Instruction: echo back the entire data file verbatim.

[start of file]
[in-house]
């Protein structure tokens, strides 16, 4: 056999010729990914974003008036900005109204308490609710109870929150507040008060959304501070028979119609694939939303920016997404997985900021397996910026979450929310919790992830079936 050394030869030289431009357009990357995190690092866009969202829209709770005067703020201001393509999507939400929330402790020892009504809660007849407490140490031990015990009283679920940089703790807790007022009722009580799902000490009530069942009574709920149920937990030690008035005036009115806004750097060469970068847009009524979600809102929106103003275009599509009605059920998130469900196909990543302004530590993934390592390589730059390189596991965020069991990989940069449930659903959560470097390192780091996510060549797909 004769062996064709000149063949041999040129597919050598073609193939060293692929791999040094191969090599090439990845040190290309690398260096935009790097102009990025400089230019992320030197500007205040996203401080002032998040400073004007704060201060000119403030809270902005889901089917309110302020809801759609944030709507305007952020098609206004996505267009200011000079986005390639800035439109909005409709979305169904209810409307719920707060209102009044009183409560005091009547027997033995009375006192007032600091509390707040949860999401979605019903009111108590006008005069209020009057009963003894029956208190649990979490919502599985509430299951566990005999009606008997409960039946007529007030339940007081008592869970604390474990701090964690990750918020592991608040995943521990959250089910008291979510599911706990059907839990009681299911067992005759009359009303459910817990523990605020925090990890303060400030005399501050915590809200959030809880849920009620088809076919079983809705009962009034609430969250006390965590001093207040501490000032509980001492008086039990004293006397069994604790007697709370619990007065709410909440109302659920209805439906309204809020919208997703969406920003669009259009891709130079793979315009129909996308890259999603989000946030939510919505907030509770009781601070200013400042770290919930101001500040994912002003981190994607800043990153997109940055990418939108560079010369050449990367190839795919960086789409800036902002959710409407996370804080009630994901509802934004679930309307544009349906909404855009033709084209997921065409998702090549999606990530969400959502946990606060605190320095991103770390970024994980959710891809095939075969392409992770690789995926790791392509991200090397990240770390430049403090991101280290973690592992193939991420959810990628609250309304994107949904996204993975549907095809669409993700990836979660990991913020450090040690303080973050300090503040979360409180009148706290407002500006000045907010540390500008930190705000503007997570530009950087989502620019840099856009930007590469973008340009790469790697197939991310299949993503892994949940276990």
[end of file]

[in-house]
């Protein structure tokens, strides 16, 4: 056999010729990914974003008036900005109204308490609710109870929150507040008060959304501070028979119609694939939303920016997404997985900021397996910026979450929310919790992830079936 050394030869030289431009357009990357995190690092866009969202829209709770005067703020201001393509999507939400929330402790020892009504809660007849407490140490031990015990009283679920940089703790807790007022009722009580799902000490009530069942009574709920149920937990030690008035005036009115806004750097060469970068847009009524979600809102929106103003275009599509009605059920998130469900196909990543302004530590993934390592390589730059390189596991965020069991990989940069449930659903959560470097390192780091996510060549797909 004769062996064709000149063949041999040129597919050598073609193939060293692929791999040094191969090599090439990845040190290309690398260096935009790097102009990025400089230019992320030197500007205040996203401080002032998040400073004007704060201060000119403030809270902005889901089917309110302020809801759609944030709507305007952020098609206004996505267009200011000079986005390639800035439109909005409709979305169904209810409307719920707060209102009044009183409560005091009547027997033995009375006192007032600091509390707040949860999401979605019903009111108590006008005069209020009057009963003894029956208190649990979490919502599985509430299951566990005999009606008997409960039946007529007030339940007081008592869970604390474990701090964690990750918020592991608040995943521990959250089910008291979510599911706990059907839990009681299911067992005759009359009303459910817990523990605020925090990890303060400030005399501050915590809200959030809880849920009620088809076919079983809705009962009034609430969250006390965590001093207040501490000032509980001492008086039990004293006397069994604790007697709370619990007065709410909440109302659920209805439906309204809020919208997703969406920003669009259009891709130079793979315009129909996308890259999603989000946030939510919505907030509770009781601070200013400042770290919930101001500040994912002003981190994607800043990153997109940055990418939108560079010369050449990367190839795919960086789409800036902002959710409407996370804080009630994901509802934004679930309307544009349906909404855009033709084209997921065409998702090549999606990530969400959502946990606060605190320095991103770390970024994980959710891809095939075969392409992770690789995926790791392509991200090397990240770390430049403090991101280290973690592992193939991420959810990628609250309304994107949904996204993975549907095809669409993700990836979660990991913020450090040690303080973050300090503040979360409180009148706290407002500006000045907010540390500008930190705000503007997570530009950087989502620019840099856009930007590469973008340009790469790697197939991310299949993503892994949940276990």